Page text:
Carol Baldwin said...

Thanks, Sandra! Yes, it is fun and you hold your breath at the same time!!

Joan Y. Edwards said...

Dear Carol,
It was fun reading about your talk with Vermelle. It's wonderful that she has helped guide you and inform you about things that were true when she was a little girl.

I'm glad your story is getting closer to being published! I look forward to its publication day.

Never Give Up

Carol Baldwin said...

Thanks, Joan, for sharing this post and your encouragement. Yes, we are friends!!

Melodye said...

What a beautiful friendship you've developed! So magical, the ways books help bring us together!

sheri levy said...

Wonderful post, Carol. Yes, research is so needed in any story to keep it accurate, but a historical novel needs to be factual. You've done a great shop with your research and keeping your story true! Can't wait to read it!

Carol Baldwin said...

Thanks Sheri and Melodye. Glad you enjoyed the post.

Linda A. said...

This was a delightful post in every way!

Carol Baldwin said...

Thanks so much, Linda!

Joyce Moyer Hostetter said...

Thanks so much for the book. I am excited and feel a little overwhelmed to have won twice so close together! But such great books!

I love reading about how you have tracked down these experts and now that I am reading the manuscript it is so cool to make the connections between your story and what you are learning from them. You've done some amazing research!

Carol Baldwin said...

Thanks, Joyce. Yes, you have the inside track of Half Truths!

Rosi said...

Congrats to Joyce! What a fun and interesting post. It's amazing to me every time I read about people serving their country being treated so poorly. Thanks for sharing this. It's great you've found such sharing people to help you with this story.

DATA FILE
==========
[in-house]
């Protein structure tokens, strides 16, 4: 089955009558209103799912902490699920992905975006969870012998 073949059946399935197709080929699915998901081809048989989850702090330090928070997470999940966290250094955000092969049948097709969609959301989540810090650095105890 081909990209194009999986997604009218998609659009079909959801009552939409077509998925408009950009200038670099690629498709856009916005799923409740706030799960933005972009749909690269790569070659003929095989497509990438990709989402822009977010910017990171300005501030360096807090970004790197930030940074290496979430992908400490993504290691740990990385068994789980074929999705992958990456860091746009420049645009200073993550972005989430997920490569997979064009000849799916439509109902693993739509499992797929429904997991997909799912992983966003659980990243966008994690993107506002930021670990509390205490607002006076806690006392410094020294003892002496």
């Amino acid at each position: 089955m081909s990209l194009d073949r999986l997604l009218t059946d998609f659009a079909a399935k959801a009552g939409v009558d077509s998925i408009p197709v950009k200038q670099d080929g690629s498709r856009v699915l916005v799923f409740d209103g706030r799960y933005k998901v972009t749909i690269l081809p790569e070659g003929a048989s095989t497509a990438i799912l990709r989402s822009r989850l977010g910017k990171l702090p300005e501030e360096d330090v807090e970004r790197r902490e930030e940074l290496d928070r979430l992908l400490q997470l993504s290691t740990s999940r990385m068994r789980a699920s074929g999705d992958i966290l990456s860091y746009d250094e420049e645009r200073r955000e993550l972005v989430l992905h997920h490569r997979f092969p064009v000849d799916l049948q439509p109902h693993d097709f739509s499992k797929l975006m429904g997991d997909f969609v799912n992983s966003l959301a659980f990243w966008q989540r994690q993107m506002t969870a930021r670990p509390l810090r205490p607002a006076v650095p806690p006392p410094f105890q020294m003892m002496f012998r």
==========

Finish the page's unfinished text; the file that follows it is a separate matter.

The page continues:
Carol Baldwin said...

Thanks, Rosi. Next time I see Vermelle I'll read her this blog and I'm sure she'll enjoy your comment. She was a teacher for many, many years and truly did serve.

Bonnie J. Doerr said...

Half-Truth's journey to publication is a fabulous story in itself. Thank you for sharing so much of your research. These personal experiences have to have been life-enriching for you.

Carol Baldwin said...

That is so kind of you, Bonnie. And yes--VERY life enriching. You're right!

sarahsbookreflections.com said...

Wow,Carol, I can hardly wait to read your book. It sounds fascinating, but I'm little confused about Vermelle's genetic heritage. You said her grandfather was from England and her grandmother was Native American, which most decidedly would have her be discriminated against, but why was her family considered African-American? Keep up the good work.

Carol Baldwin said...

I know, I have some questions about Vermelle's heritage also, Sarah. These where her maternal great-grandparents. I'm almost postitive both of her parents were African American. Next time I talk to her I'll find out specifically and get back to you. Good question!

Clara Gillow Clark said...

I loved your interview with Vermelle. These stories are so important and must be told again and again, lest we forget.

Carol Baldwin said...

Thanks, Clara. I guess that's why you and I love historical fiction!!

Kathleen said...

Carol, I'm catching up on my reading and I just love this post! How wonderful that you could read some of your manuscript to her. I know the joy of having a person who is one of your sources to say you described something acurately in your writing! Her story and pictures are so fascinating. Thank you for sharing!!

Carol Baldwin said...

Glad you enjoyed this interview, Kathleen.